It's been full on in the studio and in the day job and there are family stresses to keep my grey matter churning and provide a lure to the dreaded Insomnia - and on top of that Gaz, my old dog is, I fear, sliding slightly disgracefully ( well it is Gaz, otherwise known as "Asbo Dog" and for good reason) into the twilight of his days.
So, no excuse needed to grab a bit of time and head down to the big smoke to catch up with Son No 1 and partner.
A beautiful Autumn sunny morning - very chillsome but bright. The train was packed! Why are so many people heading into London on a Sunday morning? The Arsenal shirts were a bit of a give away - a home game I am guessing, and like most Premier League teams, I'm also guessing that most of their supporters don't live within walking distance of the ground.
It's amazing, but as I gazed out of the train Windows I realised that most of the fields, far from being brown after harvest and shutting down for winter, were already shimmering with new green shoots - Autumn planting. Anyone know anything about farming? What is planted in Autumn?
By Hemel Hempstead the train was jammed - sardines springs to mind - and the sky was beginning to fill with ominous thundery grey clouds. (In fact, by the end if the day it was raining, but there's lot to tell you in the meantime.)
First up, brunch in Soho.
Princi in Wardour Street. Chaotic service but delicious scrambled eggs and coffee. It was packed and as we left the clientele was beginning to change over to lunchtime pizzas.
It was good - not a destination, bucket list, "somewhere I should go before I die" sort of place, but good if you're in Soho and in need of breakfast. (For a bucket list breakfast you can't beat The Wolsey on Piccadilly, if you're wondering).
Next up Christie's in St James.
Now a high end art auction house is not my usual hang out, it should be said. But the reason for popping in was the BFC/Fashion Arts Foundation and Royal Academy of Arts fashion arts commissions pairing four fashion designers and visual artists to collaborate across art forms.
The resulting works are on display at Christie's galleries in St James until 11th November after which they will be auctioned off.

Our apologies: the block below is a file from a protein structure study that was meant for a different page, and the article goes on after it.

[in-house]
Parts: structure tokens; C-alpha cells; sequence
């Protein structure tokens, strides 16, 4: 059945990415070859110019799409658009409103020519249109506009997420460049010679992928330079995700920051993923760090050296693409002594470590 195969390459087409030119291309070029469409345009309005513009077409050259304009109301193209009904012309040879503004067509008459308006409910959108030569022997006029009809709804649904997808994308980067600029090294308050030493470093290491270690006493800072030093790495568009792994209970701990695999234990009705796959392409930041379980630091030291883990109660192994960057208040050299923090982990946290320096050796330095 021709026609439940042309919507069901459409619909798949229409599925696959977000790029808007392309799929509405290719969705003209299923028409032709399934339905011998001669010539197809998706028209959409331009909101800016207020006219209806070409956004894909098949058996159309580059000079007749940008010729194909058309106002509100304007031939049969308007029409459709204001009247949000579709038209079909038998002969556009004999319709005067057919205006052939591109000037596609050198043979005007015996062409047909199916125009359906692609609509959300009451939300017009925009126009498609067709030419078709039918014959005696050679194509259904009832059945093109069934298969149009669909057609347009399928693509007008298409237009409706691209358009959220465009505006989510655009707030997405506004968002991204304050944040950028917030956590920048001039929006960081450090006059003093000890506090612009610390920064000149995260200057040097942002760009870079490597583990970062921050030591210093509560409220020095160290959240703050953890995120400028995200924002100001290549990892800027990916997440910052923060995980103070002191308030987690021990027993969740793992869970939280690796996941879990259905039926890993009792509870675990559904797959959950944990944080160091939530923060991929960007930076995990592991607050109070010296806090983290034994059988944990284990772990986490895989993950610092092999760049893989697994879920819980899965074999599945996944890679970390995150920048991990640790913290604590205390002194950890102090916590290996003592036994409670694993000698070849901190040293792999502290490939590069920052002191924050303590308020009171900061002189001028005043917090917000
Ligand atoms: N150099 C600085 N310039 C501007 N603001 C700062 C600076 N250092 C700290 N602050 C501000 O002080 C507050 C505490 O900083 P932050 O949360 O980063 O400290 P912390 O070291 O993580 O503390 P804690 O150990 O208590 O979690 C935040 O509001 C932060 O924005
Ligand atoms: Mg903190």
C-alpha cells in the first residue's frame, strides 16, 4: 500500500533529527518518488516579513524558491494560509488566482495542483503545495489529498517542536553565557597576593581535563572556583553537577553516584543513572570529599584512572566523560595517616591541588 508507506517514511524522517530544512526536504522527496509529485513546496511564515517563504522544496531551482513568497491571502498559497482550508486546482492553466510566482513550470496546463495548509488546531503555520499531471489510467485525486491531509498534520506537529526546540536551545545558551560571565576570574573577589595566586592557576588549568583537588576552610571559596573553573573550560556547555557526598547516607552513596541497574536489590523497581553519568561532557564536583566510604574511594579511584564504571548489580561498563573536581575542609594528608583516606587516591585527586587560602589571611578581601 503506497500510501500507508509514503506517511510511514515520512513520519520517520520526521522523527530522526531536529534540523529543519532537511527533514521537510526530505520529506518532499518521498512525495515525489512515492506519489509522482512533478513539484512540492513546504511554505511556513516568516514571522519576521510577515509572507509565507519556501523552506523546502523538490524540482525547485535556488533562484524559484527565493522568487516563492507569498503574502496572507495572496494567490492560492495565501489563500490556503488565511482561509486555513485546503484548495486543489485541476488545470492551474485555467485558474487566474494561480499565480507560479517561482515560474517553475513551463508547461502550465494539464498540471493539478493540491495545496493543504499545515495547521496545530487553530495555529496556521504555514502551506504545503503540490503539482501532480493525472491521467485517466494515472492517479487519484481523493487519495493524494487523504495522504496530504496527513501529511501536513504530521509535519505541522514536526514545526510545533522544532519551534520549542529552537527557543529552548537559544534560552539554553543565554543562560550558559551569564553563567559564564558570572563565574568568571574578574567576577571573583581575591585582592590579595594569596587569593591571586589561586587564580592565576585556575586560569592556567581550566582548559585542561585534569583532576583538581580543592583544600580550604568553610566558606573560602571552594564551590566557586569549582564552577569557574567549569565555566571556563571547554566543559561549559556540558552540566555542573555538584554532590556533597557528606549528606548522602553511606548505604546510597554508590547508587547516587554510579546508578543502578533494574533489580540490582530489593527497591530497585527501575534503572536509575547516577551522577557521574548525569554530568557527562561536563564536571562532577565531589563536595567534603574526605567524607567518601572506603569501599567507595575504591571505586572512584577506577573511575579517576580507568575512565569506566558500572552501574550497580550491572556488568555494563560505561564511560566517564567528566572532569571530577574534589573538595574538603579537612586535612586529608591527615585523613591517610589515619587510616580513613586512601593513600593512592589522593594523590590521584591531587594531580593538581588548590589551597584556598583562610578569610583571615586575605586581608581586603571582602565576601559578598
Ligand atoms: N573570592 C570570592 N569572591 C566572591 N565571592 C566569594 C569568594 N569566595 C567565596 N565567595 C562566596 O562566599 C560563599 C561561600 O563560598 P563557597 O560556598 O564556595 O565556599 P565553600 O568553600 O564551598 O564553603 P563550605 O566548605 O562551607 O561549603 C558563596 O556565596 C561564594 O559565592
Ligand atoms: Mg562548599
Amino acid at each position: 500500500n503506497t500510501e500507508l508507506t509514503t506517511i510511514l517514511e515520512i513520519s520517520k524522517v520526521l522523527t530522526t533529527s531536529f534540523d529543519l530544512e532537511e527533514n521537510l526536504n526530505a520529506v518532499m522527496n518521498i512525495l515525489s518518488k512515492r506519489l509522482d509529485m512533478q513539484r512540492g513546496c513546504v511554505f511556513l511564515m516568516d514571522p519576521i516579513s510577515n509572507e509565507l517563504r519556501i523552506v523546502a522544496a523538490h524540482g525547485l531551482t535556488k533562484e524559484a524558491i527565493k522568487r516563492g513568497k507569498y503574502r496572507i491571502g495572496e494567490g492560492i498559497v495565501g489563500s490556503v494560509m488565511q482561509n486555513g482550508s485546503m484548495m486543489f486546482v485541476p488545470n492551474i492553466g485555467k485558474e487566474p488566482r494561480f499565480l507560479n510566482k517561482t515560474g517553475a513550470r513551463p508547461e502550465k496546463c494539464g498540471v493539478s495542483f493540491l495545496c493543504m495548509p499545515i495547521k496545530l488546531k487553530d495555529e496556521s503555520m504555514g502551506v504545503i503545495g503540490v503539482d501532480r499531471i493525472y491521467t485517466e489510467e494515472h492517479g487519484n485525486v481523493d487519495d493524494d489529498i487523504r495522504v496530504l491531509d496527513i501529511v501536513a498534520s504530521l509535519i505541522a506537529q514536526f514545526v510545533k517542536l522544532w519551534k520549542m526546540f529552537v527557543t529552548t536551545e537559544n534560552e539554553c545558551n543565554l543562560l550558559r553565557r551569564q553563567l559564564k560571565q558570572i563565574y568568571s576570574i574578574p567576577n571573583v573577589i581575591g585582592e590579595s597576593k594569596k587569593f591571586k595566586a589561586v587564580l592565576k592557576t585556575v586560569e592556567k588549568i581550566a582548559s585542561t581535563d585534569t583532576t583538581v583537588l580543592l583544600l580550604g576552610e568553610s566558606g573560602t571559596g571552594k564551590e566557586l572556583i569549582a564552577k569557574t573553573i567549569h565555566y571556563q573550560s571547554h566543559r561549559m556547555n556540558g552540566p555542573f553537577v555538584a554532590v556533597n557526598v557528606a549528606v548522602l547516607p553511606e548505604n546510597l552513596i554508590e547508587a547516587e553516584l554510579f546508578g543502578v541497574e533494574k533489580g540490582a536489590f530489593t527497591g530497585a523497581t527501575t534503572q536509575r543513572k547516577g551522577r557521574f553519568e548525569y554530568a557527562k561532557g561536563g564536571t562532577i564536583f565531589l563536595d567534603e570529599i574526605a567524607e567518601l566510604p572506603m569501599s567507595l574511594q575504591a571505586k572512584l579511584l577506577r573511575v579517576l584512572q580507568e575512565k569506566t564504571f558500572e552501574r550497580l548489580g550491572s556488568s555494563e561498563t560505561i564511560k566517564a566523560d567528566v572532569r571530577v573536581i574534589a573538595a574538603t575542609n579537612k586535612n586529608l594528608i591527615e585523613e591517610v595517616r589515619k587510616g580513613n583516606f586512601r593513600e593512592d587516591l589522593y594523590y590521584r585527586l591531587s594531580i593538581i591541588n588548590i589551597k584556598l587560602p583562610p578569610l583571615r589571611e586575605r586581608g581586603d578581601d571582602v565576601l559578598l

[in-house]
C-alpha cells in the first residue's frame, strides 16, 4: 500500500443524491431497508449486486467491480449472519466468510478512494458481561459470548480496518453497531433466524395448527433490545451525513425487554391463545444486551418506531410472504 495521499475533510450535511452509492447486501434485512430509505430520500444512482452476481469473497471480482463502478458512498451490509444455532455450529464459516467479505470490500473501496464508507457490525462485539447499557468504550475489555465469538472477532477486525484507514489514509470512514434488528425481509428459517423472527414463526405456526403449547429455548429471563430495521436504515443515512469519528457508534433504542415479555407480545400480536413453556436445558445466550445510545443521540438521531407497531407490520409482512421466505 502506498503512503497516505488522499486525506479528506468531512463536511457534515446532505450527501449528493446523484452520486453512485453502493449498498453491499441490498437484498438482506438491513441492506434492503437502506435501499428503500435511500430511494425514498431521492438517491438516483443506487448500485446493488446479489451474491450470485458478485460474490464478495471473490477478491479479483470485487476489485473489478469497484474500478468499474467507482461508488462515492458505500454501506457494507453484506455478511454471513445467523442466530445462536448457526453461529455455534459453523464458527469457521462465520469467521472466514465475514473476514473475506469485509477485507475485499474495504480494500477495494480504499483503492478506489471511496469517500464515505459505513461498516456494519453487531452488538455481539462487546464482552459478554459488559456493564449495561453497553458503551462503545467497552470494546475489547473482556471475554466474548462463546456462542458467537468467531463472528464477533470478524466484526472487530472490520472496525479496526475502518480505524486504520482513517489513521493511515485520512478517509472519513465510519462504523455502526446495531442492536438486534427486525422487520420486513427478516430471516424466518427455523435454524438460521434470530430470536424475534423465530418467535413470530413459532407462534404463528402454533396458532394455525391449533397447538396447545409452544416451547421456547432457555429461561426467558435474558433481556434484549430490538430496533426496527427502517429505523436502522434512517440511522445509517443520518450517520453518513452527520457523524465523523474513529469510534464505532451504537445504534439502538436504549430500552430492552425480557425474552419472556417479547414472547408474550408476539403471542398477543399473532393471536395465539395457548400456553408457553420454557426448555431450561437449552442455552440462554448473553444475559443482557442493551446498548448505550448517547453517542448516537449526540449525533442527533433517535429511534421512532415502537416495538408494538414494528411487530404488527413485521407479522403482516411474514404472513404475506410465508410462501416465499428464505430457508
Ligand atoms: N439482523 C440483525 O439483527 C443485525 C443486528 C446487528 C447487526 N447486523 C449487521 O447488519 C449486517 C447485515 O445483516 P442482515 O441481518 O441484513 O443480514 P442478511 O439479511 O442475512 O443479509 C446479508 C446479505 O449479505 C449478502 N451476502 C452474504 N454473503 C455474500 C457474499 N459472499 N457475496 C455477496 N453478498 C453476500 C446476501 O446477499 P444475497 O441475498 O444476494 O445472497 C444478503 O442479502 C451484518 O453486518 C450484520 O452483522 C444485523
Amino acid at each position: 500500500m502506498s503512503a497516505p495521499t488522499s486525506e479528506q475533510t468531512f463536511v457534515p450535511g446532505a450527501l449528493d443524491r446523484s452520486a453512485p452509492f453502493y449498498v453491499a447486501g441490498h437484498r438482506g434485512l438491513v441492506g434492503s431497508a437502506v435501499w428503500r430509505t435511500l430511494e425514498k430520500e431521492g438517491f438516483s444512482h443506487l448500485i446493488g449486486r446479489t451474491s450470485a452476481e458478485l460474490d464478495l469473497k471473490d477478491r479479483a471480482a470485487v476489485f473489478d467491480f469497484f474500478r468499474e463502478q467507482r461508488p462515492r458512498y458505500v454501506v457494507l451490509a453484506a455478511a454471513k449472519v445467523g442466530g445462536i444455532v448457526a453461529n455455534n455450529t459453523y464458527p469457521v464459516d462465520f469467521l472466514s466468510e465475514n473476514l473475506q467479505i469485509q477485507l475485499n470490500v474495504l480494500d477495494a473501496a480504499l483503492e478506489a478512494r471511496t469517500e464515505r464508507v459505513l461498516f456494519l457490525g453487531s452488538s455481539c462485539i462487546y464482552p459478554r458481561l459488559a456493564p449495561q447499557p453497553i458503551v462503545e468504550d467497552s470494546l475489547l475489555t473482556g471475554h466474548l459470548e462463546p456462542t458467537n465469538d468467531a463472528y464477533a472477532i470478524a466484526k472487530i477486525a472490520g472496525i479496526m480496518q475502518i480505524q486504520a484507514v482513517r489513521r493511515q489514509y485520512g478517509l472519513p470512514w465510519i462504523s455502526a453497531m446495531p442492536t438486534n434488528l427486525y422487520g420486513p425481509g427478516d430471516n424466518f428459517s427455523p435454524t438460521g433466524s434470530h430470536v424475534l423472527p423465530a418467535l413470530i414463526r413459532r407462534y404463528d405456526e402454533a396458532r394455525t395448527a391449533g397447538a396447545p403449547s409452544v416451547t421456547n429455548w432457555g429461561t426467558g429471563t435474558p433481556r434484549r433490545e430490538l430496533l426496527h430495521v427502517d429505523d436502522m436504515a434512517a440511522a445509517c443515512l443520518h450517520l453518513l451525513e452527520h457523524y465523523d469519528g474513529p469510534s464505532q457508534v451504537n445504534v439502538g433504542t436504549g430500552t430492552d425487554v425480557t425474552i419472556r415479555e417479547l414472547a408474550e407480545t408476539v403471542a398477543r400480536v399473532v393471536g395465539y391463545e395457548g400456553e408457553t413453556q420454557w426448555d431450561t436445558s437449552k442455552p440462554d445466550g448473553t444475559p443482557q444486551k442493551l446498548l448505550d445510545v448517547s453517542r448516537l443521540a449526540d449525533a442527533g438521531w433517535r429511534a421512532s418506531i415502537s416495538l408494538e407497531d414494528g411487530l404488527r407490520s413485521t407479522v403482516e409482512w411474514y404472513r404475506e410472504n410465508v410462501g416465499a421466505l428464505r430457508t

And one installation is a collaboration between Kit Neale and the sculptor Jonathan Trayte - a fully functioning cafe with free coffee and cake. The installation is called Milk.
It was not busy. Sunday and St James is not really a throbbing London hub. It comes to life during the week and I saw pics from earlier in the week when it was really busy.
I just loved the quirky furniture.
And the stone and marble table tops.
Some of the furniture has light fittings incorporated into it.
This rather industrial installation was by Agi and Sam and Joe Fraser. In truth I could not really relate to this, or indeed the tree.
And then on the way out I spotted this little pair of figures "Maquette VIII The Watchers V" by Lynne Chadwicke.
And then we meandered up to Mayfair.
We cut up through Burlington Arcade - the Lalique shop caught my eye. Look at that vase!
And the Jimmy Choo shop window - a vertical table top. (Difficult to see, but that's supposed to be a pile of little macaroons in the bottom).
And then into Sotheby's to see the collection of art belonging to David Bowie that is being auctioned.
Sotheby's was heaving. I'm not sure they quite realised what a visitor attraction they had unleashed. It was so busy it was difficult to see much of the work.
A few highlights.
This Cornish harbour by Bryan Wynter.
A stoneware vase by Bernard a Leach.
"Fatherland" by Ken Currie - a mixed media painting on a map of Bosnia. The estimate on this was almost affordable. Ken Currie is still alive.
Below, I loved this print by Wyndham Lewis.
And finally there were a couple of huge paintings by John Bellamy. I could not photograph the whole thing so the images below are details from either end of a rather powerful triptych.
There was lots more - it was just too crowded to appreciate properly and certainly too crowded to photograph.
One thing that did occur - My Bowie must have had a lot of wall space to enjoy his art collection. He really did have a lot of art work.